DUDELANGE, LUXEMBOURG.- The Ecotone exhibition brings together 7 artists of different generations and backgrounds to explore the theme of "betweenness" the transient nature of things, migrations, dualities, confluents, yet also the intrinsic paradox of photography itself in terms of its positioning in a world between reality and construction.
Ecotone takes its name from ecology, where it designates an intermediary zone between two natural systems, transient or at odds with each other, characterised by a high density and diversity of species, often unexpected or astray. The term derives from the Greek "oikos" which refers to the habitat and "tonos", meaning tension. Ecotone undoubtedly refers to this ecological dimension, but furthermore, it serves as a receptacle to speak to us more broadly of moments in which living milieus are in mutual tension. The exhibition explores multiform universes, diversified approaches, blurring the frontiers between conceptual and documentary works, varying the degree of proximity and distance, blending anecdote and history.
The Blue Room by Eugene Richards portrays the instability of this in-between by way of visual tales of abandoned houses gathered over the course of his travels through rural America (Nebraska, Arkansas, North Dakota,...). A spatiotemporal road movie in which backdrops of abandoned lives become a visual poem on the transient nature of things: a bed covered with snow, a staircase to nowhere sitting in the middle of a garden, a lipstick stained cigarette butt... Or his portrait of a woman, whose melancholic gaze seems to be dissolving along with the decomposition of the paper on which it is printed, an image both seductive and disquieting. Inhabited by absence, things seem to hover - between a bygone, former life, and something else, as yet unknown, to come.
Justine Blau's landscapes speak of voyaging and the imaginary yet here on a more conceptual register. Her landscape models, meticulously put together from images gleaned off the Web, invite us to discover a fictive space. While by definition the model sketches what exists or will exist, here it materialises the concentrated illusions generated by the Web, thus confronting us with the question of representation- a continuous imbalance between an existing thing and a constructed whole, between the original and its translation, between the familiar and the unknown. Somewhere Else also evokes the vain search for the exotic and an elsewhere in a globalised world now shrinking as it is explored via Google Earth from a laptop - somewhere and here, a ubiquity in which the moment seems to constantly escape the place and vice-versa.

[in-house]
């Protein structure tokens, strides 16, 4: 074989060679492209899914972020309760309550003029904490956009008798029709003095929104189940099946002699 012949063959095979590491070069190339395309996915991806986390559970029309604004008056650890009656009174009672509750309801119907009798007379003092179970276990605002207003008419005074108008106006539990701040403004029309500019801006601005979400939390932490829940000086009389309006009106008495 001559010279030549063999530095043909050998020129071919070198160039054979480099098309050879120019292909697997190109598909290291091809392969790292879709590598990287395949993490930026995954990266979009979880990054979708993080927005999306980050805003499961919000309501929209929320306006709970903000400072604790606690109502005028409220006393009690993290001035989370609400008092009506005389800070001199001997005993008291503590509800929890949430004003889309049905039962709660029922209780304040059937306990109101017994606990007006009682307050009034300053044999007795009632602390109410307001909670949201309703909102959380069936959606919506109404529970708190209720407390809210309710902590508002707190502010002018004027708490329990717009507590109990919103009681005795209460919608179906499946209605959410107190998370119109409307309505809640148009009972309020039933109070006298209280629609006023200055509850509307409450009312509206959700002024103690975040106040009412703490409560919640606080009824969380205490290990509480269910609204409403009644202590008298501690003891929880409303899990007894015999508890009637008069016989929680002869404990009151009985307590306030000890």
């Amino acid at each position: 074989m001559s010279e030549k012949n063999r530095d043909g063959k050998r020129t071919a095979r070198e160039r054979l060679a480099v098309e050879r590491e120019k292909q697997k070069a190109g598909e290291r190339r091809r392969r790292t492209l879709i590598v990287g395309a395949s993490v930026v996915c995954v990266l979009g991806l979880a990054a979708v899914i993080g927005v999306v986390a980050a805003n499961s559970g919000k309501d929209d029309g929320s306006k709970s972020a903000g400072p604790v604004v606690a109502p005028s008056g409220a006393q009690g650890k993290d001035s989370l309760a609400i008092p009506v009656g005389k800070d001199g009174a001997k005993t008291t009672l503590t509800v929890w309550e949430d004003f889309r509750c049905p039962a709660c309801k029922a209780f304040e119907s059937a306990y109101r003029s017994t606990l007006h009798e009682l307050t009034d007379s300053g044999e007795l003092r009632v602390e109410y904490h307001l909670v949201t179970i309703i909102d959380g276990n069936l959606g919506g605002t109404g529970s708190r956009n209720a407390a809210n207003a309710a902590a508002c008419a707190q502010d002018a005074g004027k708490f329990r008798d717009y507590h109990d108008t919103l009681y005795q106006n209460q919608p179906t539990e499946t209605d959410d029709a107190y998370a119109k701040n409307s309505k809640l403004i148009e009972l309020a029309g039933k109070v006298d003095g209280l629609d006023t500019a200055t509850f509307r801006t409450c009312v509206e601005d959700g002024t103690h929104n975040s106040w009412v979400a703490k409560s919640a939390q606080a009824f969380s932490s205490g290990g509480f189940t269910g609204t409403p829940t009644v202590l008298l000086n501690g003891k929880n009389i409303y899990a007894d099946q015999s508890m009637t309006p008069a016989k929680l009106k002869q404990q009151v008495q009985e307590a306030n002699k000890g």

Notions of landscape and representation also lie at the heart of Roger Wagner's work. At first sight, the work suggests a natural environment that is "remote" and untouched, but the caption and its title Heysel-Brussels just as soon refer the shooting location to a contemporary urban space. Underlying notions of the sublime and the picturesque which surface for a brief instant are deceptive; the possibility of an Eden brought into tension by the unexpected coming together of the natural world and the urban, by re-localisation and context. By way of its large format and technical perfection, Heysel-Bruxelles unfolds like an area of contemplation on the aesthetic genre that lies between natural space and cultural construction, mirroring the conceptions and preoccupations of an epoch.